Contribute to Kubernetes docs

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Intermediate contributing

This page assumes that you’ve read and mastered the tasks in the start contributing topic and are ready to learn about more ways to contribute.

Note: Some tasks require you to use the Git command line client and other tools.

Now that you’ve gotten your feet wet and helped out with the Kubernetes docs in the ways outlined in the start contributing topic, you may feel ready to do more. These tasks assume that you have, or are willing to gain, deeper knowledge of the following topic areas:

  • Kubernetes concepts
  • Kubernetes documentation workflows
  • Where and how to find information about upcoming Kubernetes features
  • Strong research skills in general

These tasks are not as sequential as the beginner tasks. There is no expectation that one person does all of them all of the time.

Learn about Prow

Prow is the Kubernetes-based CI/CD system that runs jobs against pull requests (PRs). Prow enables chatbot-style commands to handle GitHub actions across the Kubernetes organization. You can perform a variety of actions such as adding and removing labels, closing issues, and assigning an approver. Type the Prow command into a comment field using the /<command-name> format. Some common commands are:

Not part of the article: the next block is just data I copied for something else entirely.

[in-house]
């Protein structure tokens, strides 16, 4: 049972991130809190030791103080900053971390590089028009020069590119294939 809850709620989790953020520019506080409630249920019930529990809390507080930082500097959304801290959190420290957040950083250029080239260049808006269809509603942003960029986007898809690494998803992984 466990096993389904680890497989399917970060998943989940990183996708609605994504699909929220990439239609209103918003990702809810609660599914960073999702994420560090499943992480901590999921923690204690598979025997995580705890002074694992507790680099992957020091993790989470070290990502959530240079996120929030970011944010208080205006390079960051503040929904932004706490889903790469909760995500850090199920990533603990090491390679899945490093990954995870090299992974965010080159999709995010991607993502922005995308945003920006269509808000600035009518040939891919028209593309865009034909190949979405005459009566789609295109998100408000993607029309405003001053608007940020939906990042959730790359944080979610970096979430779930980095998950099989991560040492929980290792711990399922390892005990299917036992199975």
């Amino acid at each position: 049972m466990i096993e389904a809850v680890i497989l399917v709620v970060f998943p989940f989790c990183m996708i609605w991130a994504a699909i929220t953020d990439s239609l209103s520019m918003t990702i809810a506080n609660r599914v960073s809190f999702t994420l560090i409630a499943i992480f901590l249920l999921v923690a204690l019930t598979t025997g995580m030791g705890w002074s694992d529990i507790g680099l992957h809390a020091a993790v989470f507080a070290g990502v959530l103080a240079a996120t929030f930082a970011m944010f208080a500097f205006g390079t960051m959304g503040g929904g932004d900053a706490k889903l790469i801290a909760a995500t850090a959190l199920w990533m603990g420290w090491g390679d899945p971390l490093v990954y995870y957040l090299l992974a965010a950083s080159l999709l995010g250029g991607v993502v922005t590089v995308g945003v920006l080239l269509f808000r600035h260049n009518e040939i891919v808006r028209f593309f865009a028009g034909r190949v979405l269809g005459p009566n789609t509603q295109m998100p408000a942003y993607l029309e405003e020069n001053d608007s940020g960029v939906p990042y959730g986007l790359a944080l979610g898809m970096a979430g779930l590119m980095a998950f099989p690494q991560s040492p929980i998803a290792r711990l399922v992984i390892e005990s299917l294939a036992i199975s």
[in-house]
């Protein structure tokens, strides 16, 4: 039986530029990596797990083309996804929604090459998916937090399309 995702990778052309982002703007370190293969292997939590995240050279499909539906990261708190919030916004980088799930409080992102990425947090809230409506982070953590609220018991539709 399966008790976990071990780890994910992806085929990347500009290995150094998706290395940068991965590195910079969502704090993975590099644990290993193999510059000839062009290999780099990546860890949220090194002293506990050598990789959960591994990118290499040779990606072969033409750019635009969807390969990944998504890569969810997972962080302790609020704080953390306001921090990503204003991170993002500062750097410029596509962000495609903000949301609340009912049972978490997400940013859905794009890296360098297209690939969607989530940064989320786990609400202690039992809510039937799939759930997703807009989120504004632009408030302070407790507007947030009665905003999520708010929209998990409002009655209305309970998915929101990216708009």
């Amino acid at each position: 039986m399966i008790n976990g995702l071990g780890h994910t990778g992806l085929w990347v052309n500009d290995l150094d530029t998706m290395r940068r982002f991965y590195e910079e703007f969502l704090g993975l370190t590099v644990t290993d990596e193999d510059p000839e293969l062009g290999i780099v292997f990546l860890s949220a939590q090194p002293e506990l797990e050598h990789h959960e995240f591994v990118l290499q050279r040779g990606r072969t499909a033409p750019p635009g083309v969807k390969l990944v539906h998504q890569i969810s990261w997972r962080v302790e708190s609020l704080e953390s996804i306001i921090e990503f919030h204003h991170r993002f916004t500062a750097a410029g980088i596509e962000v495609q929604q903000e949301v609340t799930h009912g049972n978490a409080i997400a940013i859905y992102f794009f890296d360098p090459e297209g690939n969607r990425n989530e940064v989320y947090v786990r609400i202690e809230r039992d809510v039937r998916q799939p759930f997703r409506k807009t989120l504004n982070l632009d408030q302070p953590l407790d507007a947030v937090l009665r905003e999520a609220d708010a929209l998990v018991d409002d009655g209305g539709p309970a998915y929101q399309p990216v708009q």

• /lgtm (looks good to me): adds the lgtm label, signalling that a reviewer has finished reviewing the PR
  • /approve: approves a PR so it can merge (approver use only)
  • /assign: assigns a person to review or approve a PR
  • /close: closes an issue or PR
  • /hold: adds the do-not-merge/hold label, indicating the PR cannot be automatically merged
  • /hold cancel: removes the do-not-merge/hold label
Note: Not all commands are available to every user. The Prow bot will tell you if you try to execute a command beyond your authorization level.

Familiarize yourself with the list of Prow commands before you review PRs or triage issues.

Review pull requests

In any given week, a specific docs approver volunteers to do initial triage and review of pull requests and issues. This person is the “PR Wrangler” for the week. The schedule is maintained using the PR Wrangler scheduler. To be added to this list, attend the weekly SIG Docs meeting and volunteer. Even if you are not on the schedule for the current week, you can still review pull requests (PRs) that are not already under active review.

In addition to the rotation, an automated system comments on each new PR and suggests reviewers and approvers for the PR, based on the list of approvers and reviewers in the affected files. The PR author is expected to follow the guidance of the bot, and this also helps PRs to get reviewed quickly.

We want to get pull requests (PRs) merged and published as quickly as possible. To ensure the docs are accurate and up to date, each PR needs to be reviewed by people who understand the content, as well as people with experience writing great documentation.

Reviewers and approvers need to provide actionable and constructive feedback to keep contributors engaged and help them to improve. Sometimes helping a new contributor get their PR ready to merge takes more time than just rewriting it yourself, but the project is better in the long term when we have a diversity of active participants.